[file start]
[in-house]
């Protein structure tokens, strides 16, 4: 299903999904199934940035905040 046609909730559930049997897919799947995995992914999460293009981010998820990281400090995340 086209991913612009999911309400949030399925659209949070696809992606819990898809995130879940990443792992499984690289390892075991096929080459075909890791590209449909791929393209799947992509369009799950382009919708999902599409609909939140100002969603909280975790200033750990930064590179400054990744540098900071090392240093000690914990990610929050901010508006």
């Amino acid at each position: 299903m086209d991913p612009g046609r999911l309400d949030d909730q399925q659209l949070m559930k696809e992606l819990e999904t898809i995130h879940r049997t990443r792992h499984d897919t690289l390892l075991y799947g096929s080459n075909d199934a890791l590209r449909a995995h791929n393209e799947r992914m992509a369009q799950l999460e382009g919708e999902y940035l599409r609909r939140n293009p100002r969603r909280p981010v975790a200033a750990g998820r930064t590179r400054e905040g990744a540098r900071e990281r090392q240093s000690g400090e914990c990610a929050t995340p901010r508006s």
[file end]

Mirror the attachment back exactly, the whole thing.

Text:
[in-house]
């Protein structure tokens, strides 16, 4: 299903999904199934940035905040 046609909730559930049997897919799947995995992914999460293009981010998820990281400090995340 086209991913612009999911309400949030399925659209949070696809992606819990898809995130879940990443792992499984690289390892075991096929080459075909890791590209449909791929393209799947992509369009799950382009919708999902599409609909939140100002969603909280975790200033750990930064590179400054990744540098900071090392240093000690914990990610929050901010508006």
């Amino acid at each position: 299903m086209d991913p612009g046609r999911l309400d949030d909730q399925q659209l949070m559930k696809e992606l819990e999904t898809i995130h879940r049997t990443r792992h499984d897919t690289l390892l075991y799947g096929s080459n075909d199934a890791l590209r449909a995995h791929n393209e799947r992914m992509a369009q799950l999460e382009g919708e999902y940035l599409r609909r939140n293009p100002r969603r909280p981010v975790a200033a750990g998820r930064t590179r400054e905040g990744a540098r900071e990281r090392q240093s000690g400090e914990c990610a929050t995340p901010r508006s």